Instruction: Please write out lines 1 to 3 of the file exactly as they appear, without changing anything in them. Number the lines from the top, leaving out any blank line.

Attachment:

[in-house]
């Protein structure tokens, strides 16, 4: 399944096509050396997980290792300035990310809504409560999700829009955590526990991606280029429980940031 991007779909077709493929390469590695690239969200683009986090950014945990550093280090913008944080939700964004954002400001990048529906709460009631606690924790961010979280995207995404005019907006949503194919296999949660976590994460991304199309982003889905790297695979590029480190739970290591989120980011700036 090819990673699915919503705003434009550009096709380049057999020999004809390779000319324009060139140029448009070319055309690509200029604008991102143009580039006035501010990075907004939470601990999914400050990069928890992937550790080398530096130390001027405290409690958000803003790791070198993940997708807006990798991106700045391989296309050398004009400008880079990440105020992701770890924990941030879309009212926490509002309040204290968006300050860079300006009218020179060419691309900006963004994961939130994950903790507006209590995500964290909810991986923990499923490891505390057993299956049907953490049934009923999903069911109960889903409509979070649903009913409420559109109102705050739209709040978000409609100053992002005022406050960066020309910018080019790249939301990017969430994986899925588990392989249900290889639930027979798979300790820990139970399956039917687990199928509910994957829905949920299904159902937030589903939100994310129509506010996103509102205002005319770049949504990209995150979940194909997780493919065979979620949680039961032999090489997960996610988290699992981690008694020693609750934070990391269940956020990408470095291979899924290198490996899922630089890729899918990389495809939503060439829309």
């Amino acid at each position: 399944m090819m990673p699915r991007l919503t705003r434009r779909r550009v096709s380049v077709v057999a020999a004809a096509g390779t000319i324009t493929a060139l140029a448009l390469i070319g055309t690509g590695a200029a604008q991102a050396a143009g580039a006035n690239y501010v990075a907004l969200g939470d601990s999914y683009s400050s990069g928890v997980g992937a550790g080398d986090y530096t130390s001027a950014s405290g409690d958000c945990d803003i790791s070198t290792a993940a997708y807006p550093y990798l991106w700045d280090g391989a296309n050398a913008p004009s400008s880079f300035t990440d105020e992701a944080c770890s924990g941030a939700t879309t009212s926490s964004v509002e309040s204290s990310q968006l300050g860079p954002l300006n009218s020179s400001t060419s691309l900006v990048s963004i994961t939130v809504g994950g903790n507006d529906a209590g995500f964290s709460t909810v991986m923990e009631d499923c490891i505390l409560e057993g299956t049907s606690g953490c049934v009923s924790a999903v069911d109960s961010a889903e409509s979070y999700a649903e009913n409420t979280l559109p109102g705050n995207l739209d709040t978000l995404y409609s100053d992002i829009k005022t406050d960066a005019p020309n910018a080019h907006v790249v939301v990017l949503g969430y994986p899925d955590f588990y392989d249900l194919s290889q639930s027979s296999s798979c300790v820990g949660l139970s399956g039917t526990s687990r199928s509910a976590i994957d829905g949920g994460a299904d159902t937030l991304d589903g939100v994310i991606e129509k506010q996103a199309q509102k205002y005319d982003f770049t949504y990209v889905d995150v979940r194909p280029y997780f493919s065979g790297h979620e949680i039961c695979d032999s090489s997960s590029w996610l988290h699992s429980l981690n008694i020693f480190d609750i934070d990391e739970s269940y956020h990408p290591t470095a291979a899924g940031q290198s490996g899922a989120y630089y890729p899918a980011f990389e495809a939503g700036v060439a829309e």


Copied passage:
[in-house]
């Protein structure tokens, strides 16, 4: 399944096509050396997980290792300035990310809504409560999700829009955590526990991606280029429980940031 991007779909077709493929390469590695690239969200683009986090950014945990550093280090913008944080939700964004954002400001990048529906709460009631606690924790961010979280995207995404005019907006949503194919296999949660976590994460991304199309982003889905790297695979590029480190739970290591989120980011700036 090819990673699915919503705003434009550009096709380049057999020999004809390779000319324009060139140029448009070319055309690509200029604008991102143009580039006035501010990075907004939470601990999914400050990069928890992937550790080398530096130390001027405290409690958000803003790791070198993940997708807006990798991106700045391989296309050398004009400008880079990440105020992701770890924990941030879309009212926490509002309040204290968006300050860079300006009218020179060419691309900006963004994961939130994950903790507006209590995500964290909810991986923990499923490891505390057993299956049907953490049934009923999903069911109960889903409509979070649903009913409420559109109102705050739209709040978000409609100053992002005022406050960066020309910018080019790249939301990017969430994986899925588990392989249900290889639930027979798979300790820990139970399956039917687990199928509910994957829905949920299904159902937030589903939100994310129509506010996103509102205002005319770049949504990209995150979940194909997780493919065979979620949680039961032999090489997960996610988290699992981690008694020693609750934070990391269940956020990408470095291979899924290198490996899922630089890729899918990389495809939503060439829309």
């Amino acid at each position: 399944m090819m990673p699915r991007l919503t705003r434009r779909r550009v096709s380049v077709v057999a020999a004809a096509g390779t000319i324009t493929a060139l140029a448009l390469i070319g055309t690509g590695a200029a604008q991102a050396a143009g580039a006035n690239y501010v990075a907004l969200g939470d601990s999914y683009s400050s990069g928890v997980g992937a550790g080398d986090y530096t130390s001027a950014s405290g409690d958000c945990d803003i790791s070198t290792a993940a997708y807006p550093y990798l991106w700045d280090g391989a296309n050398a913008p004009s400008s880079f300035t990440d105020e992701a944080c770890s924990g941030a939700t879309t009212s926490s964004v509002e309040s204290s990310q968006l300050g860079p954002l300006n009218s020179s400001t060419s691309l900006v990048s963004i994961t939130v809504g994950g903790n507006d529906a209590g995500f964290s709460t909810v991986m923990e009631d499923c490891i505390l409560e057993g299956t049907s606690g953490c049934v009923s924790a999903v069911d109960s961010a889903e409509s979070y999700a649903e009913n409420t979280l559109p109102g705050n995207l739209d709040t978000l995404y409609s100053d992002i829009k005022t406050d960066a005019p020309n910018a080019h907006v790249v939301v990017l949503g969430y994986p899925d955590f588990y392989d249900l194919s290889q639930s027979s296999s798979c300790v820990g949660l139970s399956g039917t526990s687990r199928s509910a976590i994957d829905g949920g994460a299904d159902t937030l991304d589903g939100v994310i991606e129509k506010q996103a199309q509102k205002y005319d982003f770049t949504y990209v889905d995150v979940r194909p280029y997780f493919s065979g790297h979620e949680i039961c695979d032999s090489s997960s590029w996610l988290h699992s429980l981690n008694i020693f480190d609750i934070d990391e739970s269940y956020h990408p290591t470095a291979a899924g940031q290198s490996g899922a989120y630089y890729p899918a980011f990389e495809a939503g700036v060439a829309e």